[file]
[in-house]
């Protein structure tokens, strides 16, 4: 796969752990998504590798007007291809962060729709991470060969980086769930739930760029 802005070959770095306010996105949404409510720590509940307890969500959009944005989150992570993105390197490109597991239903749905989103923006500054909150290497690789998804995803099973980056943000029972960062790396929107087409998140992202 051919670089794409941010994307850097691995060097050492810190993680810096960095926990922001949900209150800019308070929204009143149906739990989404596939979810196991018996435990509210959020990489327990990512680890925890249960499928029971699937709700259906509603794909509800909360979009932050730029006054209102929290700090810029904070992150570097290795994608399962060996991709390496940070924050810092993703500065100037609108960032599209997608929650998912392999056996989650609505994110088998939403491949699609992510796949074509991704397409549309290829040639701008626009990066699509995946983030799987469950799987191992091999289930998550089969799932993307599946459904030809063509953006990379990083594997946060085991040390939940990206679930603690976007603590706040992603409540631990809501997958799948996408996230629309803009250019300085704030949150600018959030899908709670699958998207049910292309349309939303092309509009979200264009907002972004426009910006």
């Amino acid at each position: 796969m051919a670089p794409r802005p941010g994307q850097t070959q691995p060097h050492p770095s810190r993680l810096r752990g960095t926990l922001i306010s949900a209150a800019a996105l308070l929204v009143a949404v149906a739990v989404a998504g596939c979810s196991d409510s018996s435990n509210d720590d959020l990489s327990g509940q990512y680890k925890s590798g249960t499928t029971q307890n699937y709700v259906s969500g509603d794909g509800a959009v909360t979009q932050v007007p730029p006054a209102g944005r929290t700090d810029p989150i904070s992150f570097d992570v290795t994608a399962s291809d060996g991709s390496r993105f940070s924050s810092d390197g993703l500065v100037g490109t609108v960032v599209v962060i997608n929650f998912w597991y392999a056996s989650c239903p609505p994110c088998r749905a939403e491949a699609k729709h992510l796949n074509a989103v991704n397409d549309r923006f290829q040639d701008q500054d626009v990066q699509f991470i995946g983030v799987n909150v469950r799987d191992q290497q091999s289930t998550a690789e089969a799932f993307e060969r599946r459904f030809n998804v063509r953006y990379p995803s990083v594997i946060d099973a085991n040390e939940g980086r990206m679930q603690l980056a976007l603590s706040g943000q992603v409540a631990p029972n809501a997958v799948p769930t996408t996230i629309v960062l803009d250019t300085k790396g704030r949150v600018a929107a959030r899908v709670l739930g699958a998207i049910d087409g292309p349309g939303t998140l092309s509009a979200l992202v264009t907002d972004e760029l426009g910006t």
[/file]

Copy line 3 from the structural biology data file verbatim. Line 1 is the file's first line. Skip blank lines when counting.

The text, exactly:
């Amino acid at each position: 796969m051919a670089p794409r802005p941010g994307q850097t070959q691995p060097h050492p770095s810190r993680l810096r752990g960095t926990l922001i306010s949900a209150a800019a996105l308070l929204v009143a949404v149906a739990v989404a998504g596939c979810s196991d409510s018996s435990n509210d720590d959020l990489s327990g509940q990512y680890k925890s590798g249960t499928t029971q307890n699937y709700v259906s969500g509603d794909g509800a959009v909360t979009q932050v007007p730029p006054a209102g944005r929290t700090d810029p989150i904070s992150f570097d992570v290795t994608a399962s291809d060996g991709s390496r993105f940070s924050s810092d390197g993703l500065v100037g490109t609108v960032v599209v962060i997608n929650f998912w597991y392999a056996s989650c239903p609505p994110c088998r749905a939403e491949a699609k729709h992510l796949n074509a989103v991704n397409d549309r923006f290829q040639d701008q500054d626009v990066q699509f991470i995946g983030v799987n909150v469950r799987d191992q290497q091999s289930t998550a690789e089969a799932f993307e060969r599946r459904f030809n998804v063509r953006y990379p995803s990083v594997i946060d099973a085991n040390e939940g980086r990206m679930q603690l980056a976007l603590s706040g943000q992603v409540a631990p029972n809501a997958v799948p769930t996408t996230i629309v960062l803009d250019t300085k790396g704030r949150v600018a929107a959030r899908v709670l739930g699958a998207i049910d087409g292309p349309g939303t998140l092309s509009a979200l992202v264009t907002d972004e760029l426009g910006t």